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Tom DeLay conviction overturned by Texas court

Discussion in 'Sports and News' started by YankeeFan, Sep 19, 2013.

  1. YankeeFan

    YankeeFan Well-Known Member

    Doesn't look like Tom DeLay will be going to jail:

  2. Boom_70

    Boom_70 Well-Known Member

    Just waiting on Inky
  3. TheSportsPredictor

    TheSportsPredictor Well-Known Member

    Another crook who got away with it.
  4. heyabbott

    heyabbott Well-Known Member

    That must have cost a small fortune
  5. LongTimeListener

    LongTimeListener Well-Known Member

    Whew. Now no judges will have to be assassinated.
  6. Baron Scicluna

    Baron Scicluna Well-Known Member

    Now he can go back to questioning anti-war protesters' patriotism.
  7. The Big Ragu

    The Big Ragu Moderator Staff Member

    Actually, didn't he actually get one of the appeals court judges removed from hearing the case due to alleged bias? It wasn't an assassination, but it served its purpose. But maybe I am misremembering (always love a chance to work this word in, and we are talking about Texas).

    In any case, they don't call him the "hammer" for nothing.

    For what it is worth, I have no idea what the actual laws in Texas are regarding politicians laundering money that they get for trading their influence, and then using that money they got for promises of quid quo pros to get their cronies elected so they can otentially trade even more influence for even greater sums of money. ... so I won't comment on the appeals court decision, or what evidence you actually need of someone having done that other than a stack of checks with "Tom Delay graft" written on the memo line.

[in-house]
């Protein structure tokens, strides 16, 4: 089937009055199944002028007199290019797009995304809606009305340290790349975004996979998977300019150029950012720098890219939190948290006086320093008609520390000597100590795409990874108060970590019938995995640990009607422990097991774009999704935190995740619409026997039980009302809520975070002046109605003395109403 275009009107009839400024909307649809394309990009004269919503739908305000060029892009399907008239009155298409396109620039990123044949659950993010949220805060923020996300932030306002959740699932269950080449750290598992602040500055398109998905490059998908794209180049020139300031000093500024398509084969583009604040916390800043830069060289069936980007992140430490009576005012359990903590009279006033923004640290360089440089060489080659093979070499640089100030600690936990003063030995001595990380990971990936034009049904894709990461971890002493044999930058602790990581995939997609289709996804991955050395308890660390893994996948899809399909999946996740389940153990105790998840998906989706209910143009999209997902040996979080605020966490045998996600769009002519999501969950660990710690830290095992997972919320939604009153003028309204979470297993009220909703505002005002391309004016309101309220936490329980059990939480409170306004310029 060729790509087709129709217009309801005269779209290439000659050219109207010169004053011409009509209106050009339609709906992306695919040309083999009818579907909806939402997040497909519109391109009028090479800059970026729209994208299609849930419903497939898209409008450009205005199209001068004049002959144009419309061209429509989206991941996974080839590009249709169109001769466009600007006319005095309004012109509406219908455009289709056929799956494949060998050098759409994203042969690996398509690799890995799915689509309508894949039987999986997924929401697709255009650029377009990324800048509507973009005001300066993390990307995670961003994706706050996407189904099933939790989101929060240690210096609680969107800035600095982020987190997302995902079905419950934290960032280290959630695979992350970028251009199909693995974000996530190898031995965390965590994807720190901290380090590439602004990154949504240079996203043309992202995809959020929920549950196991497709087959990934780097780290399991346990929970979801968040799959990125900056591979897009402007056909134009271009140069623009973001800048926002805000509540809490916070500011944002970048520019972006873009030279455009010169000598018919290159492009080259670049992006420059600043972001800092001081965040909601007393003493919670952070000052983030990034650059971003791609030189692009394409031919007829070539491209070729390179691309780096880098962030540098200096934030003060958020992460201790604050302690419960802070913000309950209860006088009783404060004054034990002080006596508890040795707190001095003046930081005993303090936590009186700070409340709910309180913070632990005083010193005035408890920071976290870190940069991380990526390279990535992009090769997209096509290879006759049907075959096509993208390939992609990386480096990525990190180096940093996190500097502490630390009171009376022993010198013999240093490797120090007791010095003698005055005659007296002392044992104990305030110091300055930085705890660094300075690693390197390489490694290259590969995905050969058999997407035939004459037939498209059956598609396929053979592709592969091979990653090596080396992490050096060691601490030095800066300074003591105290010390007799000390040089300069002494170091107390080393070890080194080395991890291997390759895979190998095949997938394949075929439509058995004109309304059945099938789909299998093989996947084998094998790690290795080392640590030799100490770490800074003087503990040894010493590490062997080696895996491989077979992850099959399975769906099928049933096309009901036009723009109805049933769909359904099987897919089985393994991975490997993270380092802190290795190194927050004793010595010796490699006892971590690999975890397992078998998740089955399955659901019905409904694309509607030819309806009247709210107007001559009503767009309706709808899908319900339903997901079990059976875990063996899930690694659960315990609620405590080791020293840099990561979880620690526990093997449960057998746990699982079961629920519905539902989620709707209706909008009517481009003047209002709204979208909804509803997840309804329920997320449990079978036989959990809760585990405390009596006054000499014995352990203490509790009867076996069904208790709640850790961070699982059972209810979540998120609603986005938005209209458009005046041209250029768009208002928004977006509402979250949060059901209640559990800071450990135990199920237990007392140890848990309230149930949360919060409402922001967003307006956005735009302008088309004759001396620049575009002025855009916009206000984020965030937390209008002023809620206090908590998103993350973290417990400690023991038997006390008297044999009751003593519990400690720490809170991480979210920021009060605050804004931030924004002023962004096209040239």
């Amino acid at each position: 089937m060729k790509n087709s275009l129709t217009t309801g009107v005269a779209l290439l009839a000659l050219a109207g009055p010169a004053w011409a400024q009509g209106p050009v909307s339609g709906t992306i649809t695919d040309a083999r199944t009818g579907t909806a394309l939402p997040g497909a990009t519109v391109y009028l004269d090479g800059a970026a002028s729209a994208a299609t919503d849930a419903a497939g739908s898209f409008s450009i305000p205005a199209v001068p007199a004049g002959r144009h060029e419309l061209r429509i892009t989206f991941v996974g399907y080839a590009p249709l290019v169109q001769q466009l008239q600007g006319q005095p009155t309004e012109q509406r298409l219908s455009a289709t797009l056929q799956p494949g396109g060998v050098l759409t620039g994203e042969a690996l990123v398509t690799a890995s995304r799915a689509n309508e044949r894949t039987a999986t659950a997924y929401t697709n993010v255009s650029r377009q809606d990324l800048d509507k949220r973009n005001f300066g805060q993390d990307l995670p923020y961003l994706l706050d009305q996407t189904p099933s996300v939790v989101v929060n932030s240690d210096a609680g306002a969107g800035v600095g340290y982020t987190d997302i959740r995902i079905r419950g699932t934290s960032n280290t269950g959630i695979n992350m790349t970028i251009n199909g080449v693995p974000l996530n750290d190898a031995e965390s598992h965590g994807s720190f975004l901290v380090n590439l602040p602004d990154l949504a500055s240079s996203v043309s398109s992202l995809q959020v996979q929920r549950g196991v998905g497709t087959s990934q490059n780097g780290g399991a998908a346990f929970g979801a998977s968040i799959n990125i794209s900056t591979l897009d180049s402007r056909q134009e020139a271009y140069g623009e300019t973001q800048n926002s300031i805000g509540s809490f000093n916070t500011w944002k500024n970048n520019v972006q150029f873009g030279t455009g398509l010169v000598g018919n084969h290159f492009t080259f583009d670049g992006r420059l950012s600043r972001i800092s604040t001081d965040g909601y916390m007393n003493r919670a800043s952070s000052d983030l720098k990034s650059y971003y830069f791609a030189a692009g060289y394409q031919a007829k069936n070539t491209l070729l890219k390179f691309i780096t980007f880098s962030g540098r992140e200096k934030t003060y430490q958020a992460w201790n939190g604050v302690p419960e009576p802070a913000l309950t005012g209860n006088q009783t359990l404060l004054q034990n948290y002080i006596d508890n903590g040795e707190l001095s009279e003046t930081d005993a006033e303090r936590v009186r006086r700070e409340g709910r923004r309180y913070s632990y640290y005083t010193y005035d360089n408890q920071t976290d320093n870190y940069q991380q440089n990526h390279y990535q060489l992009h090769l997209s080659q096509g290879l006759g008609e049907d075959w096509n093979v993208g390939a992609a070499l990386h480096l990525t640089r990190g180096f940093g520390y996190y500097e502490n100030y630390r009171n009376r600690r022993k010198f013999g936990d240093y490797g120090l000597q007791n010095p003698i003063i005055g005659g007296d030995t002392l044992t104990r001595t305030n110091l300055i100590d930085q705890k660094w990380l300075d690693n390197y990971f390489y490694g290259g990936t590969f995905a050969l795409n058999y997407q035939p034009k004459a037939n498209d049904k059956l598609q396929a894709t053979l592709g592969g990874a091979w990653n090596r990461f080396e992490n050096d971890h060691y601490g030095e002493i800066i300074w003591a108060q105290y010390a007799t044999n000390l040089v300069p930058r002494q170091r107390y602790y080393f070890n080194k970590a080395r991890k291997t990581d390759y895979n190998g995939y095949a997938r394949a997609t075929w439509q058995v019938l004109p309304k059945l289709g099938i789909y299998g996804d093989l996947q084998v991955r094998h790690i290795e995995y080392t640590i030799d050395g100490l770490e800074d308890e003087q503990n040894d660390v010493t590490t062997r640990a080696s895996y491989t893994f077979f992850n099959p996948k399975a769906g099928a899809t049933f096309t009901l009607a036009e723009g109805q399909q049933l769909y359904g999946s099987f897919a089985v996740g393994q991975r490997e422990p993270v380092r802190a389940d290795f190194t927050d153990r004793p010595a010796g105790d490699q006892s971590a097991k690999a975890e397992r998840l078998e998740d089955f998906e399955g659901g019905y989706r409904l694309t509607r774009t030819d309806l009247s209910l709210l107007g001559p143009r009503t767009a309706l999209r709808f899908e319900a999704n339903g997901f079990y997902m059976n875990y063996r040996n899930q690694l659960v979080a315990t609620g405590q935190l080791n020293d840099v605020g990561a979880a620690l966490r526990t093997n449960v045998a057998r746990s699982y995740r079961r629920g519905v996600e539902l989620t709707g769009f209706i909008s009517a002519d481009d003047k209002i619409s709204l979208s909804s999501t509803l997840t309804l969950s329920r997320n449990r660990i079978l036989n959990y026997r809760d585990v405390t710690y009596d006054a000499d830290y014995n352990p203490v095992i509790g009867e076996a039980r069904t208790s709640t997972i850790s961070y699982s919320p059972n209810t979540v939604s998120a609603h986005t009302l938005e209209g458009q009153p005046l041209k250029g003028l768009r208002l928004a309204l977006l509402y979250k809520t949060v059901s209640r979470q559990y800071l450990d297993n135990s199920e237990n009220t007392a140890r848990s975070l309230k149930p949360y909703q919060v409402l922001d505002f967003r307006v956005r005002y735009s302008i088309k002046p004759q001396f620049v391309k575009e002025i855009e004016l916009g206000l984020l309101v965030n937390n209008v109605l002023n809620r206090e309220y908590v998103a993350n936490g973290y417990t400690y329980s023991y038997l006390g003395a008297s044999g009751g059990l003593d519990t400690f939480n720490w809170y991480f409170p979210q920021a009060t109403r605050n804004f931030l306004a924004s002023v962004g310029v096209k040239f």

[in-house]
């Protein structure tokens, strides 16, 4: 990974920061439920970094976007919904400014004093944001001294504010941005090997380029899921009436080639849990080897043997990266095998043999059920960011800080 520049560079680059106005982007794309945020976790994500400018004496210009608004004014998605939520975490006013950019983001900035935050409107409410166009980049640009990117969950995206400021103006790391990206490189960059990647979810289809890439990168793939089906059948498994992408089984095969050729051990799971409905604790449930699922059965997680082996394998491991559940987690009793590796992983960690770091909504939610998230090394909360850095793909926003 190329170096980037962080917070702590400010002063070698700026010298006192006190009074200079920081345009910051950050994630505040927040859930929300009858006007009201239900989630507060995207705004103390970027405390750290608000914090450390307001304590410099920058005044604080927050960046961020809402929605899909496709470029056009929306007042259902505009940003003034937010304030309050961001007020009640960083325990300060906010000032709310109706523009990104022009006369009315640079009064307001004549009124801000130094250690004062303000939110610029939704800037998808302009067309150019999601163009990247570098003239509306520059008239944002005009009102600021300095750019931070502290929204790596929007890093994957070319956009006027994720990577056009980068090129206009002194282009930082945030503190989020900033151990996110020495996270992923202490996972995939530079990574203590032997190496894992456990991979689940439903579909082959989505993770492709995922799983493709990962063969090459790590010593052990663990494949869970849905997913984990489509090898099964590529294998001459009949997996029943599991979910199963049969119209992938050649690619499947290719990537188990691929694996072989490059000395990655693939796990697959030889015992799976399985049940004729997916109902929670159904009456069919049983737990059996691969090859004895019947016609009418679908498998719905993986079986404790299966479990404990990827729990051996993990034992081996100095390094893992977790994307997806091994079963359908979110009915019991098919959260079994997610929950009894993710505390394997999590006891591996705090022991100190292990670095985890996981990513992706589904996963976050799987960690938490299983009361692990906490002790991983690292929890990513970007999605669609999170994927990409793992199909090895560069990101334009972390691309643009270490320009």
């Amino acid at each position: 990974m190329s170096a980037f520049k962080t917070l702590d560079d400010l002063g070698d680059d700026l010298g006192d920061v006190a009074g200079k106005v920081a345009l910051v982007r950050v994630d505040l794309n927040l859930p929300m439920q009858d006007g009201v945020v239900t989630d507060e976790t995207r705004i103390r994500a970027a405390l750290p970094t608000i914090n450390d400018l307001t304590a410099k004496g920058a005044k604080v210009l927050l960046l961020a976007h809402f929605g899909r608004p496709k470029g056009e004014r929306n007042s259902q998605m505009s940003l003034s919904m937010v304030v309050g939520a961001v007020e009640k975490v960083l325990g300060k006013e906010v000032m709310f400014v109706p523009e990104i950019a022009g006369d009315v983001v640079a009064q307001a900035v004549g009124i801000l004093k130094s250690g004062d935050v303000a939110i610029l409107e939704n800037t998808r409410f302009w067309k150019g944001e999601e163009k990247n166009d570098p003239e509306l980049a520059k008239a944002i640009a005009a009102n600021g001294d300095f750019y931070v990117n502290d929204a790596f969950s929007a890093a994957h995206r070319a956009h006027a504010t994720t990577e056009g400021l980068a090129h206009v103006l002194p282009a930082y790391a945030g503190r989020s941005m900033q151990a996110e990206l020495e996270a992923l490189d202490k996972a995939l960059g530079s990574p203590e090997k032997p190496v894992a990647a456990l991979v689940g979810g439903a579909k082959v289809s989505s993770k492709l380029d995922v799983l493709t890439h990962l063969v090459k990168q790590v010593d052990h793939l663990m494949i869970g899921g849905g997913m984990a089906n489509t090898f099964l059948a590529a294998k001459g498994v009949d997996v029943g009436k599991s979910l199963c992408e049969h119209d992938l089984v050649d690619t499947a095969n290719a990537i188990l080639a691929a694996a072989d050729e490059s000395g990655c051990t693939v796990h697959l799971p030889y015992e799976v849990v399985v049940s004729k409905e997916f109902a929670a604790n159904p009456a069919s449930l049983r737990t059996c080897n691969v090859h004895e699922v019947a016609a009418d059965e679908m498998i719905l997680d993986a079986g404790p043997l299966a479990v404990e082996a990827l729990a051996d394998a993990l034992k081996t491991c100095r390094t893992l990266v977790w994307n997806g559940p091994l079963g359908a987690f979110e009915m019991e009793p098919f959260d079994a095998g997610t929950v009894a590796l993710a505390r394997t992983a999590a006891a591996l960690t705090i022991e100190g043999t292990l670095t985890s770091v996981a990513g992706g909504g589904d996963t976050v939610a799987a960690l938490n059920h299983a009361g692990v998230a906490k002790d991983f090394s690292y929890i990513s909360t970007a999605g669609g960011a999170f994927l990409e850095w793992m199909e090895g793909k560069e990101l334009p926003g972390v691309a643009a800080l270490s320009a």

I just know it is scummy.
  8. Football_Bat

    Football_Bat Well-Known Member

    Did he? He lost his House seat and hugely-powerful leadership post.

    DeLay still loses in the end big time.
  9. doctorquant

    doctorquant Well-Known Member

    It's not as scummy as all that. Texas state law prohibits corporate donations in state elections. The laundering/conspiracy allegations involved him raising corporate money for his congressional accounts -- which was entirely legal -- then conveniently donating some of his congressional money to other races for state office -- which, again, was entirely legal. Essentially he found what he thought to be a loophole in Texas election law and proceeded to run with that. I'd agree that it's unseemly, but unseemly doesn't remotely rise to the level of criminal. I have it in my head that a devotion to jurisprudence wasn't the motivation behind DeLay's prosecution.
  10. Starman

    Starman Well-Known Member

  11. The Big Ragu

    The Big Ragu Moderator Staff Member

    You say unseemly. I say scummy.
  12. doctorquant

    doctorquant Well-Known Member

    Po-tay-to, po-tah-to ... let's call the whole thing off.

    In all seriousness, you have an ultra-partisan Congressman being hauled into court by an ultra-partisan DA on an incredible straining of the law ... kinda hard to get worked up when the grown-ups call a halt to it all.
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